APPROVAL to build a “massive mansion” in a village’s woodland has left residents up in arms over fears for wildlife and conservation.

Houghton’s ‘Listen to Us’ group has come out in force against the plan to build a home with four en-suite bedrooms, a dressing room for the master bedroom and living rooms covering the “entire width” of the ground floor, on the 0.74 acre wooded site.

Test Valley Borough Council’s planning control committee approved the bid on November 6, overturning the refusal made against the plan by councillors a month earlier. An application for the build was also refused in 2017.

Villagers say the development will fell a large number of mature trees and badly impact the protected wildlife in the wood, including a rookery, owls, bats and slow worms.

Alan Young, resident and vice-chair of Houghton Parish Council, said: “We feel this is a great injustice. The planning department appears to have been completely inconsistent, it rejected the first application to develop this woodland, but now it allows the development, which appears to fly in the face of the existing Woodland Preservation Order.”

An ecology survey of the woodland found eight species of bats and rare wildlife such as a spotted flycatcher bird.

The villagers feel “utter disgust” for the council’s decision, and for ‘disregarding local views’.

A total of 40 letters of objection were made by residents.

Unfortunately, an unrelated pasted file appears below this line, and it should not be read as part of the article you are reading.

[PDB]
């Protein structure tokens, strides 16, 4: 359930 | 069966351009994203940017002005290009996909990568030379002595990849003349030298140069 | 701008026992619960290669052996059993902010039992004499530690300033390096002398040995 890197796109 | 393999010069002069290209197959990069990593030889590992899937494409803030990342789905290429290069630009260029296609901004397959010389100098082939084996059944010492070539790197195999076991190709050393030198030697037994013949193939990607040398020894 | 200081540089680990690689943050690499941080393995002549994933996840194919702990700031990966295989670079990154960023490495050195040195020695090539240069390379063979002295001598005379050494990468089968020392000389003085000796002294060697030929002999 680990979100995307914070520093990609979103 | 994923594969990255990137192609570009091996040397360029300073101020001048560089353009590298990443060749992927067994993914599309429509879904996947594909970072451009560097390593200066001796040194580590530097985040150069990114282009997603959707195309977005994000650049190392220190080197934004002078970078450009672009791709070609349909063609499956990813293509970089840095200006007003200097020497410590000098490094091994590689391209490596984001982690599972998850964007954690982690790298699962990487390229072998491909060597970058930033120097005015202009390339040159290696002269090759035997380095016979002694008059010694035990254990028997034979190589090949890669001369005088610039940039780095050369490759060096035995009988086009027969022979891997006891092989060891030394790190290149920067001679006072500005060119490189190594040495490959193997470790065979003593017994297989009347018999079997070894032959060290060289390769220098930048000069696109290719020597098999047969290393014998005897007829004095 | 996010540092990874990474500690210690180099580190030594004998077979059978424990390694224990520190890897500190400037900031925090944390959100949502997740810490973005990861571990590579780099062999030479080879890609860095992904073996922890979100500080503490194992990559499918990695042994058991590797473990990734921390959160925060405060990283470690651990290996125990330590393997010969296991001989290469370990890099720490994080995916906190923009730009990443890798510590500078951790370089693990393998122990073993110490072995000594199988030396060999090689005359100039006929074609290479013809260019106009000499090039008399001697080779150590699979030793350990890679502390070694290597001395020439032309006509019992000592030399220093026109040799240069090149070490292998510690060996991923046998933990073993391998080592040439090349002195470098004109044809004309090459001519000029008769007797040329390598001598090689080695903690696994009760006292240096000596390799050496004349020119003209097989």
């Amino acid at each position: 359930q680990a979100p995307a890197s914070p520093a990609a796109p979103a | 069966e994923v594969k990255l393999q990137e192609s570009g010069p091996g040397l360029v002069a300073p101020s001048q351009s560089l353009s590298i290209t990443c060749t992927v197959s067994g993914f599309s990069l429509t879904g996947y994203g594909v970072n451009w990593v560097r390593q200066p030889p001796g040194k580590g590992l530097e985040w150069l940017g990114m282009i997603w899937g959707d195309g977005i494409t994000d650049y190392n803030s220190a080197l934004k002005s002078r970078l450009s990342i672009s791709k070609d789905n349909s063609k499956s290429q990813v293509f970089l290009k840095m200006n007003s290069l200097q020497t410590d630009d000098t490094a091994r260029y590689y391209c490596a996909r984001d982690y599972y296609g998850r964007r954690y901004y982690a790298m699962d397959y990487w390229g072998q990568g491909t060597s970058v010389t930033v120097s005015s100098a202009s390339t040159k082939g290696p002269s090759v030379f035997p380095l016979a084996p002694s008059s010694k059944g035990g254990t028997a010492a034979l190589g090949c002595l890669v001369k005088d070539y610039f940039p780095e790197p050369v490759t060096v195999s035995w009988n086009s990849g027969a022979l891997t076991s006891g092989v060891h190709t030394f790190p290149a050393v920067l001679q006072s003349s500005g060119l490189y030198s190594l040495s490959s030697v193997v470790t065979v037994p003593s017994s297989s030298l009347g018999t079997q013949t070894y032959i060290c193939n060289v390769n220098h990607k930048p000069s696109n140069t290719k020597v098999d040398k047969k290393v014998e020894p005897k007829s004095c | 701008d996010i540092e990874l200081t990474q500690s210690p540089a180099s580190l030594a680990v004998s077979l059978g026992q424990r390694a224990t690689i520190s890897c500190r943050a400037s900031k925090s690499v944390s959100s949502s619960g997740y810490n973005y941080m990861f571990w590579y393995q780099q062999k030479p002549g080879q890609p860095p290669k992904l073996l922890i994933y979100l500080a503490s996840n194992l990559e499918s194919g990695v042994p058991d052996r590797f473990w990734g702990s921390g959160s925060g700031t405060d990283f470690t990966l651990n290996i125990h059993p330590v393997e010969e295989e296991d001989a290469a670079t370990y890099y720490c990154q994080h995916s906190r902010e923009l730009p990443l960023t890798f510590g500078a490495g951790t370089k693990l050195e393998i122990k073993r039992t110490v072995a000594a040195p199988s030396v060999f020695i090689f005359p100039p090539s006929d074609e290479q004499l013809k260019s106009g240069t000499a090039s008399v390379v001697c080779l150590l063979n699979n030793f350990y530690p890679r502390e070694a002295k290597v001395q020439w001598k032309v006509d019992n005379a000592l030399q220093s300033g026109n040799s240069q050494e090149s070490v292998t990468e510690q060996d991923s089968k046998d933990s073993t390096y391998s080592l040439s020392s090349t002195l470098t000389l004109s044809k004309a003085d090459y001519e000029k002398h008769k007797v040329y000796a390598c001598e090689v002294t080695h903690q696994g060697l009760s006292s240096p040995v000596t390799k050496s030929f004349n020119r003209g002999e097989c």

Alan added: “We are a conservation village, we have had four small copses and every single one apart from this one has gone now, all gone to housing.

“There is no need for big, local houses, what we do need is small, low cost accommodation. We are anything but NIMBYS.”

In response to the group’s concerns, the borough council told The Advertiser each planning application is considered on individual merits and that in this case the development was seen as acceptable.

Deputy leader of the borough council, Councillor Nick Adams-King said: “Letters submitted by the public and the parish council were reported to members of the Planning Control Committee and fully taken into account before they determined the outcome of the application.

“Expert advice was sought from conservation, ecology and tree officers, and there were no objections in this case. As a result, Planning Control Committee agreed to grant planning permission.”